Specialty chemicals to witness multi-year growth cycle
Opinion

Specialty chemicals to witness multi-year growth cycle

Overall, the specialty segment is expected to grow by 10-12% per annum over the next few years

  • By Prashant Vasisht & Sai Krishna , ICRA Limited | January 11, 2022
Specialty chemicals are value added products targeting specific applications, which entails relatively high research and development investment. The market size of the specialty chemicals is relatively smaller with few players having high market share. The Indian speciality chemicals sector was valued at US $32 billion in 2019. The segment has witnessed healthy growth of around 12% CAGR in the last few years and the trend is expected to continue in the medium term. Some of the key specialty chemical segments are agrochemicals, dyes and pigments, surfactants, flavors and fragrances, fluorochemicals, construction chemicals, water chemicals, etc. The industry has a mix of  organized and unorganized players, with segments like agrochemicals and dyes and pigments having several large players, who have scaled up over the years, while other segments have relatively few large players. 
 
While currently, the per capita consumption of speciality chemicals is low, it is expected to grow in the medium term driven by changes in consumption patterns, economic growth, expanding middle class and adoption of global practices by consumers and industry. Further, there is significant export opportunity, which will be further supported by the supply chain diversification trend adopted by global chemical majors under the “China+1” strategy. The above factors coupled with some of the advantages like availability of low cost and skilled labor, established relationship with global players in several specialty sub segments, favorable intellectual property rights (IPR) policies and government policies like ‘Atmanirbhar Bharat’ and ‘Make in India’ should drive multi-year growth for the sector. 
 
Nonetheless, there are certain challenges which need to be addressed to leverage the opportunities, like high dependence on imported feedstock, lack of scale, increasing environmental regulatory requirements, and low R&D spend. The good news is that many of these issues are being addressed backed by industry initiatives and government policies. The high dependence on imported feedstock exposes the sector to volatility in forex rates and freight costs and availability issues. The domestic feedstock capacity has lagged demand  partly on account of unfavorable duty structure arising from several free trade agreements (FTAs) leading to inverted duty structure in some instances.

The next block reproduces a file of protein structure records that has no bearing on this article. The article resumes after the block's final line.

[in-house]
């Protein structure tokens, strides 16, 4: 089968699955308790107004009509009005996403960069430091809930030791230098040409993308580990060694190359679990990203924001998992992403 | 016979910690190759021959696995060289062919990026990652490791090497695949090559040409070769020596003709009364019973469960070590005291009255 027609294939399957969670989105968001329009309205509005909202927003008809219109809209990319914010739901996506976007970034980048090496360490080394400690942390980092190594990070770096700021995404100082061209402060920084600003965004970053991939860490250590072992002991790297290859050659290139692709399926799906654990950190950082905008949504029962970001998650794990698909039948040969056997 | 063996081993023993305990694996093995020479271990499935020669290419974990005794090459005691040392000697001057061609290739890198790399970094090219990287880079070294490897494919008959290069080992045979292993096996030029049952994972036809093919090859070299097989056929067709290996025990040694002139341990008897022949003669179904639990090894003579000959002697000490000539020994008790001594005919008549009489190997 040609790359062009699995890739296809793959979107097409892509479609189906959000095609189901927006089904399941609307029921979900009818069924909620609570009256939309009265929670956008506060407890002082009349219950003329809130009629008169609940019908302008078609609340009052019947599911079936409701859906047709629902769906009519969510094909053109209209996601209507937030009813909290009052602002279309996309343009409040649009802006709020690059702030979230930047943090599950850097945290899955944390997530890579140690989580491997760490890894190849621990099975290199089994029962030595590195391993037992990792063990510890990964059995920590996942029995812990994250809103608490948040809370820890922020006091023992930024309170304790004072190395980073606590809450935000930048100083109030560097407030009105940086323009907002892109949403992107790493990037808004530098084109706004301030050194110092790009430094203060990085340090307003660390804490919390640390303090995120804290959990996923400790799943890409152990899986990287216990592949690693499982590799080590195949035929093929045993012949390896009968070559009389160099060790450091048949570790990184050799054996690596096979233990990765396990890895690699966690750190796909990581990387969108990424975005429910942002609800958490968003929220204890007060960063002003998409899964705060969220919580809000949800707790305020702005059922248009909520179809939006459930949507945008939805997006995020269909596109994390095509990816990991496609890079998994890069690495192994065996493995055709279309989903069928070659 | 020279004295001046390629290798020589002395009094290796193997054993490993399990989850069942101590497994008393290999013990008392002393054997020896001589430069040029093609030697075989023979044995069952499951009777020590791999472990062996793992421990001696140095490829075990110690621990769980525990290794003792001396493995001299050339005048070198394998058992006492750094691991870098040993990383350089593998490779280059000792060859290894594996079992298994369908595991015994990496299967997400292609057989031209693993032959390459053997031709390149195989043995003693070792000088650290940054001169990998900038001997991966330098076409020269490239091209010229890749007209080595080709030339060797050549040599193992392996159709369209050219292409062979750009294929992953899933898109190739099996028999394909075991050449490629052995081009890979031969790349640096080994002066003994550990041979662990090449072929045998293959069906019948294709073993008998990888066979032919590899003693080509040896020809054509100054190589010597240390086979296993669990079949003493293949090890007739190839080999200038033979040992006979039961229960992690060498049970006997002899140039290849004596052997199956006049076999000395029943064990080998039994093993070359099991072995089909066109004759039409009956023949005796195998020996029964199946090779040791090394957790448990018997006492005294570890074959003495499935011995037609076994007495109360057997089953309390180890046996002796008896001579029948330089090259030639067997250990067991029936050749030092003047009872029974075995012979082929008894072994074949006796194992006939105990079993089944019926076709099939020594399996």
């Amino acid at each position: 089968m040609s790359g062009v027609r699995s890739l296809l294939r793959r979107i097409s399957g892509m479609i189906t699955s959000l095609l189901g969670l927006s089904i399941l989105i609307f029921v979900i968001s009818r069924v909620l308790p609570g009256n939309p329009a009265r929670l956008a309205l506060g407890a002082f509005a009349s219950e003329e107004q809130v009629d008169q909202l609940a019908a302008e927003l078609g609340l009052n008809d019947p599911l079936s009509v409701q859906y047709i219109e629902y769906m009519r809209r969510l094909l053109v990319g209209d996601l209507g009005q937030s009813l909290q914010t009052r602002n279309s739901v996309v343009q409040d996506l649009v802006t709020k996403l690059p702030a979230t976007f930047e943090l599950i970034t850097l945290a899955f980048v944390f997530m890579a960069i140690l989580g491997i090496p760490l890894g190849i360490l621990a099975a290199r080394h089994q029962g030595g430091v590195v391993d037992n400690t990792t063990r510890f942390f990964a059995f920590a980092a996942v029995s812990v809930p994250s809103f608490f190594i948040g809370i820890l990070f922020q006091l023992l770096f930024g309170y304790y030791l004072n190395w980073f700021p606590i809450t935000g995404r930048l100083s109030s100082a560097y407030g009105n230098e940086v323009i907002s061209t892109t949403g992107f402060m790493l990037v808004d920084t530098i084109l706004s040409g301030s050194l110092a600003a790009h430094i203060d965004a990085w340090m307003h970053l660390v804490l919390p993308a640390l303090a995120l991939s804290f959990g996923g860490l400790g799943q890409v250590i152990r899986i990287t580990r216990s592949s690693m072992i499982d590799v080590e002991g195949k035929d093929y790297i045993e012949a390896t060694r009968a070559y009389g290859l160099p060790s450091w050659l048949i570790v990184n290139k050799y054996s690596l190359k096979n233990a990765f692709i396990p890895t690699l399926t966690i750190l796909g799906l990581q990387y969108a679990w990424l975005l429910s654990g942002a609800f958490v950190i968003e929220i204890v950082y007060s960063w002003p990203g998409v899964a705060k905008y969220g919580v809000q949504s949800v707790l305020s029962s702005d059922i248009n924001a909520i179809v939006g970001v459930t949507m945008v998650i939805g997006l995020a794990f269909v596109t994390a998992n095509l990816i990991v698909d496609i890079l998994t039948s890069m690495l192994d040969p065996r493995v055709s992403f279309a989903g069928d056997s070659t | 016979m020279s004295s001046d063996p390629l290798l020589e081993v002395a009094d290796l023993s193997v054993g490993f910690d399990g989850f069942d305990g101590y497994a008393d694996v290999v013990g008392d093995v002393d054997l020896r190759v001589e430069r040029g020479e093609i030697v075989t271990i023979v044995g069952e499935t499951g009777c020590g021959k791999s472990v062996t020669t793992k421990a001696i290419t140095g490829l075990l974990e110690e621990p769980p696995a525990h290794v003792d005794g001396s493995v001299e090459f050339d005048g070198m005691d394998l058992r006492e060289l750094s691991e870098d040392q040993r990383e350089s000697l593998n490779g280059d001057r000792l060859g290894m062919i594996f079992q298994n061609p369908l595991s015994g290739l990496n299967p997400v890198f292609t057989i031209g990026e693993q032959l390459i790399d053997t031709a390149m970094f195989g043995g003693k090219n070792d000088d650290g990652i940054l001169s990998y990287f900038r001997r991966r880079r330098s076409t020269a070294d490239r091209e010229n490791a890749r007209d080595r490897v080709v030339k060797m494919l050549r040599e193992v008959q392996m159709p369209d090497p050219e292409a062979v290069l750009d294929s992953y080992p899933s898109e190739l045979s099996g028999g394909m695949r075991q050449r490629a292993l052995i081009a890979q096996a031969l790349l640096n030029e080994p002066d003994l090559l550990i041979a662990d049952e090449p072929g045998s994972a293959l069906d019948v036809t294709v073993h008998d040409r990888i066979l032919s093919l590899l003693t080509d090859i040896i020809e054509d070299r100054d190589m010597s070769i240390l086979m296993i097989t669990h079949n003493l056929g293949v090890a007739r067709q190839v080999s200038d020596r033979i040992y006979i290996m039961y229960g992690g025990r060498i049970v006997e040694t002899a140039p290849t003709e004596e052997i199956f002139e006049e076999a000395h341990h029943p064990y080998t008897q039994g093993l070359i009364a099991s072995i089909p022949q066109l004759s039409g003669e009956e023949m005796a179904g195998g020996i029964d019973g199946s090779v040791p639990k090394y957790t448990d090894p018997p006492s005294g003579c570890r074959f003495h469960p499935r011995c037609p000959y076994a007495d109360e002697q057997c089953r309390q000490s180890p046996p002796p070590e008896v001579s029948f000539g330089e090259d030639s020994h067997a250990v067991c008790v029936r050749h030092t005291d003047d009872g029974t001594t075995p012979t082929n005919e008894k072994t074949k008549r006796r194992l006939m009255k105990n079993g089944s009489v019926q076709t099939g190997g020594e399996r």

However, several recent measures including rationalization of duties on feedstock, trade protection steps including both tariff and non-tariff measures for several chemicals, steps to prevent misuse of FTAs by ensuring rules of origin through CARTOTAR 2020 and support for cluster based development approach through plastic parks and revised PCPIR (Petroleum, Chemicals and Petrochemicals Investment Region) policy,  should aid in increasing domestic feedstock capacity and reduce import dependence in the medium term. Already several companies in the private and  public sector have made capacity addition announcements, which are expected to come online over the next few years. 
 
With focus on increasing domestic manufacturing further favorable policy measures are expected for the chemical sector, which includes further rectification of anomalies in duty structure and expansion of trade protection measures, introduction of production linked incentive (PLI) scheme, fiscal incentives for infrastructure additions and policies and support for better ESG compliance and registration of products for export. 
 
Apart from the government initiatives, the industry has also been scaling up and increasing R&D investments. The larger players in the organized sector have scaled up through both organic and inorganic routes, including acquisition of overseas entities or domestic units of MNCs. The drivers for M&A include portfolio expansion, technology absorption, new market entry and scaling up of size. The sector is currently in the midst of a capex cycle and several companies have raised funds through IPO or from private equity investors to support the capex. There have been several successful IPOs in the last two years by companies like Rossari Biotech, Laxmi Organics, and Anupam Rasayan India. The trend is expected to continue in the medium term.
 
The specialty chemical sector has witnessed healthy revenue growth during FY2021 and has largely bucked the adverse impact of COVID-19; the growth trend has continued in the current fiscal also, although the profit margins are expected to  witness some moderation due to sharp increase in feedstock prices, while  remaining healthy. In the medium term, while relatively mature segments like agro chemicals, dyes and pigments etc. are expected to have moderate growth of 7-8% per annum, segments like construction chemicals and fluorochemicals are expected to have higher growth. 
 
Overall, the specialty segment is expected to grow by 10-12% per annum over the next few years.
 
Authored By: Prashant Vasisht, Vice President and Co-Head - Corporate Ratings, ICRA Limited and Sai Krishna, Assistant Vice President & Sector Head - Corporate Ratings, ICRA Limited.
 
Disclaimer: The opinions expressed within this article are the personal opinions of the author. The facts and opinions appearing in the article do not reflect the views of ICN and ICN does not assume any responsibility or liability for the same.

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